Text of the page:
This Captain Became a Hero of the Confederate Navy (and Then Fled To Cuba)

November 2, 2020 Topic: History Region: Americas Blog Brand: The Reboot Tags: American Civil WarMilitary HistoryConfederacyNaval Wafare

This Captain Became a Hero of the Confederate Navy (and Then Fled To Cuba)

A skilled, brilliant officer in the Confederate Navy, John Taylor Wood inflicted major damage on the U.S. Navy.

Here's What You Need to Know: Wood remained a loyal Confederate until the very end.

The epic battle between the Virginia (Merrimack) and Monitor might never have taken place because, as strange as it may seem, the Confederates did not have enough experienced men to man their ship. The problem was solved by John Taylor Wood, a 31-year-old Confederate naval officer of unusual skill and resourcefulness. Lieutenant Wood joined the Virginia in January 1862 and was given the responsibility of recruiting a crew for the ironclad, which was not as easy as it seemed. The Confederate Navy had plenty of former U.S. Navy officers, but lacked trained sailors. Before the war, the majority of naval officers had come from the South, while the enlisted men usually were from the North.

Because there were not enough seamen in Norfolk to man the Virginia, Wood traveled to the Army camps at Yorktown, Richmond, and Petersburg in search of volunteers who had sea or gunnery experience. These forces were themselves short on men, so it was not easy to persuade their commanders to release any of their soldiers. But through perseverance, Wood was able to get quite a few men who had the necessary experience. In a surprisingly short time, Wood managed to gather a crew of 300 men made up of seamen, gunners, and marines and filled out with Army volunteers.

Virginia Crew “as Gallant and Trusty a Body of Men as Anyone Could Wish To Command”

Wood assembled the men at the Norfolk Navy Yard and drilled them as much as he could in the limited time he had. By March 8, when the Virginia left the Navy Yard for her initial trial run and first battle, her crew was skilled. Wood described them “as gallant and trusty a body of men as anyone could wish to command.”

During the battle that day and the next, Wood was in charge of the aft pivot gun, a 7-inch Brooke rifle. It was this gun, aimed by Wood, that fired the shot that struck the Monitor’s pilothouse and wounded her captain, Lieutenant John L. Worden. Wood also came up with the idea to board the Monitor. He organized a boarding party and equipped the men not only with small arms, but also with sledgehammers and wedges to jam the Monitor’s turret, oakum-ball grenades to drop inside the ironclad, and canvas to cover the vision ports and ventilators. Unfortunately for Wood, just as the two ironclads closed, the Monitor veered away and headed into shallow water where the Virginia could not go.

Captain Franklin Buchanan, commander of the Virginia, said of Wood’s performance: “Lieut. Wood handled his pivot gun admirably, and the executive officer [Lt. Catesby Jones] testifies to his valuable suggestions during the action. His zeal and industry in drilling the crew contributed materially to our success.”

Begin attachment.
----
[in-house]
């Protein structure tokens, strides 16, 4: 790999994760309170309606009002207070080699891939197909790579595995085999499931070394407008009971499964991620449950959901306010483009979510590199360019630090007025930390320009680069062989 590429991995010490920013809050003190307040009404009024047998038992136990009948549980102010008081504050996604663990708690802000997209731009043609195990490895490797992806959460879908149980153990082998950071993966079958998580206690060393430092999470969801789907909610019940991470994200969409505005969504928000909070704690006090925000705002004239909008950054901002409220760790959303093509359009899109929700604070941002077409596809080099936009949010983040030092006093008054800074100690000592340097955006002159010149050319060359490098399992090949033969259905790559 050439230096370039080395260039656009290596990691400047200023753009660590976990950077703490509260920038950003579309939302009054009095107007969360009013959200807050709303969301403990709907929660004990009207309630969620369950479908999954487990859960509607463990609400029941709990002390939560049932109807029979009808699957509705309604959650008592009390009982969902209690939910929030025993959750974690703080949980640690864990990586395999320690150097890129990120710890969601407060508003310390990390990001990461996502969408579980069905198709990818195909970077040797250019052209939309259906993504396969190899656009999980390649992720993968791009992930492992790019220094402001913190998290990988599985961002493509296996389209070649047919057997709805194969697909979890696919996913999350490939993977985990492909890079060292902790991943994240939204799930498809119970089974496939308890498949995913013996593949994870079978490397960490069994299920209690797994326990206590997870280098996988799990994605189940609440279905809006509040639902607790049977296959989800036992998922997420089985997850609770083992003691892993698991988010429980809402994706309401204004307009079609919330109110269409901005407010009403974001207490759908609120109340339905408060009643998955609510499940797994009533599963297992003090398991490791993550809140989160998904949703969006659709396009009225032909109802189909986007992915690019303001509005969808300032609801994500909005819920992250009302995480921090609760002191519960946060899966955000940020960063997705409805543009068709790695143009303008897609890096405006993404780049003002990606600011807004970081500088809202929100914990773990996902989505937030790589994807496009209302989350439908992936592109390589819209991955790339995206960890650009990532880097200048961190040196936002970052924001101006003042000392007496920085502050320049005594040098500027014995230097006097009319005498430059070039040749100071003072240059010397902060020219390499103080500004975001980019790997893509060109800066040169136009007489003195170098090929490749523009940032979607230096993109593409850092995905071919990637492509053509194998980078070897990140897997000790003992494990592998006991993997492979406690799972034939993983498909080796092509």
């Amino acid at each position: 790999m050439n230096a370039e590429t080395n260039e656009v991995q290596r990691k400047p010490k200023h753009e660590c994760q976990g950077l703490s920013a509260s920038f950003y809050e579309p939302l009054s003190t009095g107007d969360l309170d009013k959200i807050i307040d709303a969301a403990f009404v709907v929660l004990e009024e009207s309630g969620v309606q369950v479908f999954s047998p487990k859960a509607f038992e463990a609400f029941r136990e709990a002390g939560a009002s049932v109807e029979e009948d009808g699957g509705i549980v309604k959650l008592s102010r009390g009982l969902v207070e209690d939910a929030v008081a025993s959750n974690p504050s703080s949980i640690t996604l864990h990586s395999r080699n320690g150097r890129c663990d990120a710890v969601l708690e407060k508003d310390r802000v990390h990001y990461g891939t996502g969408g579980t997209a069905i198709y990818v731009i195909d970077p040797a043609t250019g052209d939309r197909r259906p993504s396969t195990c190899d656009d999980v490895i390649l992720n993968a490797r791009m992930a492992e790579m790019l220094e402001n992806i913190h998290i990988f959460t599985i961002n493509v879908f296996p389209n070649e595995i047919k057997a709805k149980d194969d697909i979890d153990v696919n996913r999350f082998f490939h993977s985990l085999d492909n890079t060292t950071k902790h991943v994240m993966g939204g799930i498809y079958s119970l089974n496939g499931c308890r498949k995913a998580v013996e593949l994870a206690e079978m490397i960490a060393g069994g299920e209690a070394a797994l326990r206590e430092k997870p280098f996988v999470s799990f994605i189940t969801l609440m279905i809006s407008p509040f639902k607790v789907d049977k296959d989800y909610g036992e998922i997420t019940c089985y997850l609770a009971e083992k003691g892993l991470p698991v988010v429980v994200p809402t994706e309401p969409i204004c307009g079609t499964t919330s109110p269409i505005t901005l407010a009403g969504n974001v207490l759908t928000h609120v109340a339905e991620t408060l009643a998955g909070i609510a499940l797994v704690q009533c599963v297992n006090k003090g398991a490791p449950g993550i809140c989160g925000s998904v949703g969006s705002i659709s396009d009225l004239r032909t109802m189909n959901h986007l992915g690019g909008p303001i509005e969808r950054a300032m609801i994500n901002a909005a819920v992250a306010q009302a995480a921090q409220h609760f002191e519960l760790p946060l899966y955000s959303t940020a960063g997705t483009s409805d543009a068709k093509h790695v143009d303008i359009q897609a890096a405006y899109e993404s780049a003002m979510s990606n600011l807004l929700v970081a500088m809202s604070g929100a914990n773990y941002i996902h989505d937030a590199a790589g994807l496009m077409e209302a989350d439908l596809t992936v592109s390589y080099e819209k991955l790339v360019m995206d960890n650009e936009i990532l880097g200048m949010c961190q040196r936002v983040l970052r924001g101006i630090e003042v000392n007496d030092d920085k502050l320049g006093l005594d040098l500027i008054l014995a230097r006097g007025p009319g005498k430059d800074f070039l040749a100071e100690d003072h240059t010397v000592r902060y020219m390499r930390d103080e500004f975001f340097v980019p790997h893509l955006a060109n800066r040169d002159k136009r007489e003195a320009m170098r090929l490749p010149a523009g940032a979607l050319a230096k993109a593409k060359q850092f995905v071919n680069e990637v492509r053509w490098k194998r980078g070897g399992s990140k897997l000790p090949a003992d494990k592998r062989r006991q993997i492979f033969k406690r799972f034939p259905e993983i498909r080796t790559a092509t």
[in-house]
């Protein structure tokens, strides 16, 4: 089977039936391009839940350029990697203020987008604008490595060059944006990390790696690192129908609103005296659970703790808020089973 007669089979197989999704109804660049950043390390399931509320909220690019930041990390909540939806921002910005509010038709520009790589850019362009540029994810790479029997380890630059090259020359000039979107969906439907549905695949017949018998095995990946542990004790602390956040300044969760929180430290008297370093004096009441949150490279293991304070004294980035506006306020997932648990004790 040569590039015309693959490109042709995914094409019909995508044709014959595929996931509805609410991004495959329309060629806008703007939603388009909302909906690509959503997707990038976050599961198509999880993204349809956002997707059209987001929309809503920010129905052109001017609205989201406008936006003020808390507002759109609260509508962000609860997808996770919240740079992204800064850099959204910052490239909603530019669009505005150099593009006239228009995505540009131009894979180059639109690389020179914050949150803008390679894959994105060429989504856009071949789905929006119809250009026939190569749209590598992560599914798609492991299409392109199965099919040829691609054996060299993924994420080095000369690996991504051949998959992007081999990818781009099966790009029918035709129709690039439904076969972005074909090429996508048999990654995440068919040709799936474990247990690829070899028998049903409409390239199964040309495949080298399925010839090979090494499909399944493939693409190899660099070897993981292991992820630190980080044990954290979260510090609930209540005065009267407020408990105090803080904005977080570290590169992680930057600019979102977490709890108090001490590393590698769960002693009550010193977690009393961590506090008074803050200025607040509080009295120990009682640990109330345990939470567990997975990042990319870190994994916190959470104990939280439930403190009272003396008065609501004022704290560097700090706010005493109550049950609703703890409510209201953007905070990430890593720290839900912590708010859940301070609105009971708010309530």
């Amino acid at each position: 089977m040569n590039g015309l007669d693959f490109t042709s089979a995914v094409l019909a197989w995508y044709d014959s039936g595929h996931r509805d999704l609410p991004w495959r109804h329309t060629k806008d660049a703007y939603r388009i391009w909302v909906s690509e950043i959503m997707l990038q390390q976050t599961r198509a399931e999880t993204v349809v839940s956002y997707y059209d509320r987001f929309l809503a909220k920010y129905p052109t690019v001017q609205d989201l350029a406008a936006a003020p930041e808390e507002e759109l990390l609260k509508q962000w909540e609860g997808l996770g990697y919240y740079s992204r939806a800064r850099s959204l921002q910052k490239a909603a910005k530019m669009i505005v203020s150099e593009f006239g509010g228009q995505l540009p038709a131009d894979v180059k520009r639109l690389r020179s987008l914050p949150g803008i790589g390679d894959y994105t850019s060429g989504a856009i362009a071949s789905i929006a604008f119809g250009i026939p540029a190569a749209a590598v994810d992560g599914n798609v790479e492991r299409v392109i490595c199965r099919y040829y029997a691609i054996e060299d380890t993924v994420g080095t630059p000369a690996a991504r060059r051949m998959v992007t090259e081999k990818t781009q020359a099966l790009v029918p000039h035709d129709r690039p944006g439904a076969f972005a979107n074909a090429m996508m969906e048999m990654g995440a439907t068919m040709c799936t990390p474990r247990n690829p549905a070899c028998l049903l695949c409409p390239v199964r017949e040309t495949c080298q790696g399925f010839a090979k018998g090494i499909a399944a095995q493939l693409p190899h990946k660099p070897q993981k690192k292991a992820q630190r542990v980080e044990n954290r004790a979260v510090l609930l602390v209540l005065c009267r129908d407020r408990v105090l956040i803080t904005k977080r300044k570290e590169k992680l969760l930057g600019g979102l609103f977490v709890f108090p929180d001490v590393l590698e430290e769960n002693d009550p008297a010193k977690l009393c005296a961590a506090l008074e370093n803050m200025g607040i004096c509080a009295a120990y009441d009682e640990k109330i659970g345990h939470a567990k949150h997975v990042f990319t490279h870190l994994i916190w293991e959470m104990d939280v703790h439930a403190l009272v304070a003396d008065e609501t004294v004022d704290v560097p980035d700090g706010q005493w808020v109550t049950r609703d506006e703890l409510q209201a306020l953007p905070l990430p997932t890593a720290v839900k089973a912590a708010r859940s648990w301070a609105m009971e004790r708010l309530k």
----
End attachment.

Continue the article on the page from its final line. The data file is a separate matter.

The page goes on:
After the battle, Captain Buchanan sent Wood to President Jefferson Davis in Richmond with news of the battle and the bloodied flag of the surrendered USS Congress. Wood soon returned to the Virginia, and when the Confederates evacuated Norfolk he worked tirelessly to lighten the ironclad so she could be taken up the James River to safety. When this failed, he helped in her destruction on May 11.

Wood was born on August 13, 1830, at Fort Snelling, Iowa Territory (St. Paul, Minn.). His father was General Robert Crooke Wood, a U.S. Army surgeon and assistant Surgeon General from 1862 to 1865. His mother was Anne Mackall (Taylor), daughter of Zachary Taylor and sister of Jefferson Davis’s first wife.

Instead of following his father into the Army, Wood entered the Navy in April 1847 as a midshipman. During the Mexican War, he served on the frigate Brandywine off Brazil and the ship-of-the-line Ohio in the Pacific Ocean. After the war he continued his career in the Navy and in June 1853 he graduated from the U.S. Naval Academy, second in his class. In 1855, he was promoted to lieutenant and the following year married Lola Mackubin of Annapolis; they eventually had 11 children.

John Taylor Wood Supported the Confederate Cause

When the Civil War began, Wood was an instructor of tactics and gunnery at the Naval Academy. Because his sympathies lay with the South, he resigned his commission in April 1861 and returned to his farm in Maryland. As the war proceeded through the summer, Wood tried to stay neutral but gradually became a supporter of the Confederate cause and joined the Virginia State Navy as a lieutenant. Consequently, Wood and his father, who was then stationed in Washington, stopped speaking to one another. Wood’s younger brother, Robert Crooke Wood, Jr., a graduate of West Point and a U.S. Army officer, also left the Union for the South and served as a Confederate cavalry officer. Before joining the Virginia, John Taylor Wood was stationed along the Potomac at the batteries at Evansport and Aquia Creek.